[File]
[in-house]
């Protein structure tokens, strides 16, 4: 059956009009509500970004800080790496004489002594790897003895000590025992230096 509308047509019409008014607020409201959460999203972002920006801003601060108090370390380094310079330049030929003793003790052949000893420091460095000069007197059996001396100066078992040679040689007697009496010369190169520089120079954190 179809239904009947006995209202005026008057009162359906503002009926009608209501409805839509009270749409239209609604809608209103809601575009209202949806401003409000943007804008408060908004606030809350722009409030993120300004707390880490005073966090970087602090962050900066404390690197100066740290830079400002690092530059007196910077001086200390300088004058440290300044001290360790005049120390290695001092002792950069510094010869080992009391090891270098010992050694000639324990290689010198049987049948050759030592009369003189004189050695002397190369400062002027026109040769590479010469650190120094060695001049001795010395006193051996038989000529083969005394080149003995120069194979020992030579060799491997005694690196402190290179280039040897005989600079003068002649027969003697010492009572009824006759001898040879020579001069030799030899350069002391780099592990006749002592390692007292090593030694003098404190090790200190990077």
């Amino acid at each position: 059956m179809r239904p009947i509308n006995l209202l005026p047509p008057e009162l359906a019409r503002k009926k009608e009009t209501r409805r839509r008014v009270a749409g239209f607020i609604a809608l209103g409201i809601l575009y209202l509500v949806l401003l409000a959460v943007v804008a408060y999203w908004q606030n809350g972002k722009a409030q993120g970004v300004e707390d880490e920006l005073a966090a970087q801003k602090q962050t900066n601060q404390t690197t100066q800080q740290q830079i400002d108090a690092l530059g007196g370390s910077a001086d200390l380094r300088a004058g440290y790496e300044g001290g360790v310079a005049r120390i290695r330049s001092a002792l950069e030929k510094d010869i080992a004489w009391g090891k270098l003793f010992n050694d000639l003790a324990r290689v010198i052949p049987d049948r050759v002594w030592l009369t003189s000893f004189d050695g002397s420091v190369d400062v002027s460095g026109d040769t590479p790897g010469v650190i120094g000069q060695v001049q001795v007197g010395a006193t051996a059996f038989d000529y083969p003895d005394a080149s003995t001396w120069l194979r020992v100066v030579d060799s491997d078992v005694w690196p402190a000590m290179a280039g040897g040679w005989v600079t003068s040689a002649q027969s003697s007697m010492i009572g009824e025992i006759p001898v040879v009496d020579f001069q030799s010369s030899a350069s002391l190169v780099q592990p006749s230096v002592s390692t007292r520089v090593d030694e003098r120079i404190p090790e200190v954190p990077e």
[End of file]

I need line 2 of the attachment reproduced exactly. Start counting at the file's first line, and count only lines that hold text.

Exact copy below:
């Protein structure tokens, strides 16, 4: 059956009009509500970004800080790496004489002594790897003895000590025992230096 509308047509019409008014607020409201959460999203972002920006801003601060108090370390380094310079330049030929003793003790052949000893420091460095000069007197059996001396100066078992040679040689007697009496010369190169520089120079954190 179809239904009947006995209202005026008057009162359906503002009926009608209501409805839509009270749409239209609604809608209103809601575009209202949806401003409000943007804008408060908004606030809350722009409030993120300004707390880490005073966090970087602090962050900066404390690197100066740290830079400002690092530059007196910077001086200390300088004058440290300044001290360790005049120390290695001092002792950069510094010869080992009391090891270098010992050694000639324990290689010198049987049948050759030592009369003189004189050695002397190369400062002027026109040769590479010469650190120094060695001049001795010395006193051996038989000529083969005394080149003995120069194979020992030579060799491997005694690196402190290179280039040897005989600079003068002649027969003697010492009572009824006759001898040879020579001069030799030899350069002391780099592990006749002592390692007292090593030694003098404190090790200190990077």